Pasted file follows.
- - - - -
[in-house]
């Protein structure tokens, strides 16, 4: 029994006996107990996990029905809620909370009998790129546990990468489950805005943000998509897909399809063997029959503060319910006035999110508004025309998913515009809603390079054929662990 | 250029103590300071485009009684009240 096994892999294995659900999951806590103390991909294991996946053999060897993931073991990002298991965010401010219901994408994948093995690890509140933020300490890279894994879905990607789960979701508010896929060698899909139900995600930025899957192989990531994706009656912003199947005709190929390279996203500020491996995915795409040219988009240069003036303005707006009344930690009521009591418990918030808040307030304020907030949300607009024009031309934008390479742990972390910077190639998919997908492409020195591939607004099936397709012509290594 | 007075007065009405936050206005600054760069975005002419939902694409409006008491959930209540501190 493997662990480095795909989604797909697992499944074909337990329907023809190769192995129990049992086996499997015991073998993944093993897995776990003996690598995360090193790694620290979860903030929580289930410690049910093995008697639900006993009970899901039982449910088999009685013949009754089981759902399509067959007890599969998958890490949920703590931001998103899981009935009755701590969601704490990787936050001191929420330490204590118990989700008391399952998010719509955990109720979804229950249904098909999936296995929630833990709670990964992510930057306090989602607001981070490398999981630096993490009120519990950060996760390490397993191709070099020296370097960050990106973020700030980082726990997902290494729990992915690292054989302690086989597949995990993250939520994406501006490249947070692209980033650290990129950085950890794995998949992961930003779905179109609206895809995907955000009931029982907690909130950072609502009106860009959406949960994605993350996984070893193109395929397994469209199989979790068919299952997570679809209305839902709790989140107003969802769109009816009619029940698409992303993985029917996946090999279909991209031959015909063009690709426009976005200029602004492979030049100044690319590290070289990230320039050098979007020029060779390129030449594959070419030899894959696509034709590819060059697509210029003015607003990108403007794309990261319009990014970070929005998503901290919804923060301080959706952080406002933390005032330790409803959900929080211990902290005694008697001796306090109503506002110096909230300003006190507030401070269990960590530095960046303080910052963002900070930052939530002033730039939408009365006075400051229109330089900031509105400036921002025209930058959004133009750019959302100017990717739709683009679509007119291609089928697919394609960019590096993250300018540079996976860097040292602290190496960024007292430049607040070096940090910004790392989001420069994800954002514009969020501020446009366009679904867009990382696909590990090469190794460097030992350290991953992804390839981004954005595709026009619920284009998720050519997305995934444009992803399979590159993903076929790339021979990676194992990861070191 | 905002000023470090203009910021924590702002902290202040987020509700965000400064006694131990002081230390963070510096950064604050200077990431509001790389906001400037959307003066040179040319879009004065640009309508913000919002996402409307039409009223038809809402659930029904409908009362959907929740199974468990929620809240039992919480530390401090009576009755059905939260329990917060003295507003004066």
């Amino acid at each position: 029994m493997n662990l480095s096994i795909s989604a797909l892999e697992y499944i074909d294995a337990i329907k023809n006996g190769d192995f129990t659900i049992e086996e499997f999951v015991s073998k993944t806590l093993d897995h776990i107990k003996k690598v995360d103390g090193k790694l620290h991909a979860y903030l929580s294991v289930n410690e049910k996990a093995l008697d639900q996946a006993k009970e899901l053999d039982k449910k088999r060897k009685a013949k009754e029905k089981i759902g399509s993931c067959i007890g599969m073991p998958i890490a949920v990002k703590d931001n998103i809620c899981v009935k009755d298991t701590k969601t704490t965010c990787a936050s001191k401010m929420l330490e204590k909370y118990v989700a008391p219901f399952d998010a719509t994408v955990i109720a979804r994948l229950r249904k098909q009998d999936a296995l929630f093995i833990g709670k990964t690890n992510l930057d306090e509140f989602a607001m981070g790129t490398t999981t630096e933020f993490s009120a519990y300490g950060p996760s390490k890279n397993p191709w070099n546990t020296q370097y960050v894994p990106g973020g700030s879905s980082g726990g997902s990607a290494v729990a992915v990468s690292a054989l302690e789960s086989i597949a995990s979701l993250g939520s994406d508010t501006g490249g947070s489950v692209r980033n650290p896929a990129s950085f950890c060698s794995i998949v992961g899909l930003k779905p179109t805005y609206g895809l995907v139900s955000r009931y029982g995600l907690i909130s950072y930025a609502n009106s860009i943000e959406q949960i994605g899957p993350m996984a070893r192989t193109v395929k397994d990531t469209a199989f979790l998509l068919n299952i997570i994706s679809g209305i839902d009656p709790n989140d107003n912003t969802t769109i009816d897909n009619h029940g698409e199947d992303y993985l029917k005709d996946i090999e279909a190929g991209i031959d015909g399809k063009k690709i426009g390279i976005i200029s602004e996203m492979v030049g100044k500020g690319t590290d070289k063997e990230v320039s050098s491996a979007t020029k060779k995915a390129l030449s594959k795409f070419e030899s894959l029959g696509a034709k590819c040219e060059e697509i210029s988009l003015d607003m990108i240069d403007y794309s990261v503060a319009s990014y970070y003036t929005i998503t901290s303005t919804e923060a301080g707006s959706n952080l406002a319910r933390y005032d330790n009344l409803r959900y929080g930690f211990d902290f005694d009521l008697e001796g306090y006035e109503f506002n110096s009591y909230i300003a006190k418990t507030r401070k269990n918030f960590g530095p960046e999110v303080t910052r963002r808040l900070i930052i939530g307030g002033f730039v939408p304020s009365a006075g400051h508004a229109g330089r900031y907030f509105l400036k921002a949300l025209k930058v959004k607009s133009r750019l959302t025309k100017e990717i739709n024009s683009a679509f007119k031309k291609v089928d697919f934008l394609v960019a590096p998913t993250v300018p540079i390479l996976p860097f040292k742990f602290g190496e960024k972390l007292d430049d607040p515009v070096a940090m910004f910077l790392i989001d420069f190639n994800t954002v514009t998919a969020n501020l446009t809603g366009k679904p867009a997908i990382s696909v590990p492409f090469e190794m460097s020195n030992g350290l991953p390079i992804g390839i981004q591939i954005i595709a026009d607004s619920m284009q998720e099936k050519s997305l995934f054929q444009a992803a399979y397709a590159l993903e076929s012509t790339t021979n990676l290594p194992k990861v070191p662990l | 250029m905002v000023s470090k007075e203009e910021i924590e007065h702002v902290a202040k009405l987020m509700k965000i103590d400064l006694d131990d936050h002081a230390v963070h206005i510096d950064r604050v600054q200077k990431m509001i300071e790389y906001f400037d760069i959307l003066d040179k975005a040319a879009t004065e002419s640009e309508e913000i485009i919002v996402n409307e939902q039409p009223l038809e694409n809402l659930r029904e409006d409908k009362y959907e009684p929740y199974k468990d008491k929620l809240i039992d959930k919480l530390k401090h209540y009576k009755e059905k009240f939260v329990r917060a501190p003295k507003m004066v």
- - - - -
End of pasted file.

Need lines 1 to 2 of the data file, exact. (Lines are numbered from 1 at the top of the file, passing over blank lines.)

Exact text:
[in-house]
């Protein structure tokens, strides 16, 4: 029994006996107990996990029905809620909370009998790129546990990468489950805005943000998509897909399809063997029959503060319910006035999110508004025309998913515009809603390079054929662990 | 250029103590300071485009009684009240 096994892999294995659900999951806590103390991909294991996946053999060897993931073991990002298991965010401010219901994408994948093995690890509140933020300490890279894994879905990607789960979701508010896929060698899909139900995600930025899957192989990531994706009656912003199947005709190929390279996203500020491996995915795409040219988009240069003036303005707006009344930690009521009591418990918030808040307030304020907030949300607009024009031309934008390479742990972390910077190639998919997908492409020195591939607004099936397709012509290594 | 007075007065009405936050206005600054760069975005002419939902694409409006008491959930209540501190 493997662990480095795909989604797909697992499944074909337990329907023809190769192995129990049992086996499997015991073998993944093993897995776990003996690598995360090193790694620290979860903030929580289930410690049910093995008697639900006993009970899901039982449910088999009685013949009754089981759902399509067959007890599969998958890490949920703590931001998103899981009935009755701590969601704490990787936050001191929420330490204590118990989700008391399952998010719509955990109720979804229950249904098909999936296995929630833990709670990964992510930057306090989602607001981070490398999981630096993490009120519990950060996760390490397993191709070099020296370097960050990106973020700030980082726990997902290494729990992915690292054989302690086989597949995990993250939520994406501006490249947070692209980033650290990129950085950890794995998949992961930003779905179109609206895809995907955000009931029982907690909130950072609502009106860009959406949960994605993350996984070893193109395929397994469209199989979790068919299952997570679809209305839902709790989140107003969802769109009816009619029940698409992303993985029917996946090999279909991209031959015909063009690709426009976005200029602004492979030049100044690319590290070289990230320039050098979007020029060779390129030449594959070419030899894959696509034709590819060059697509210029003015607003990108403007794309990261319009990014970070929005998503901290919804923060301080959706952080406002933390005032330790409803959900929080211990902290005694008697001796306090109503506002110096909230300003006190507030401070269990960590530095960046303080910052963002900070930052939530002033730039939408009365006075400051229109330089900031509105400036921002025209930058959004133009750019959302100017990717739709683009679509007119291609089928697919394609960019590096993250300018540079996976860097040292602290190496960024007292430049607040070096940090910004790392989001420069994800954002514009969020501020446009366009679904867009990382696909590990090469190794460097030992350290991953992804390839981004954005595709026009619920284009998720050519997305995934444009992803399979590159993903076929790339021979990676194992990861070191 | 905002000023470090203009910021924590702002902290202040987020509700965000400064006694131990002081230390963070510096950064604050200077990431509001790389906001400037959307003066040179040319879009004065640009309508913000919002996402409307039409009223038809809402659930029904409908009362959907929740199974468990929620809240039992919480530390401090009576009755059905939260329990917060003295507003004066």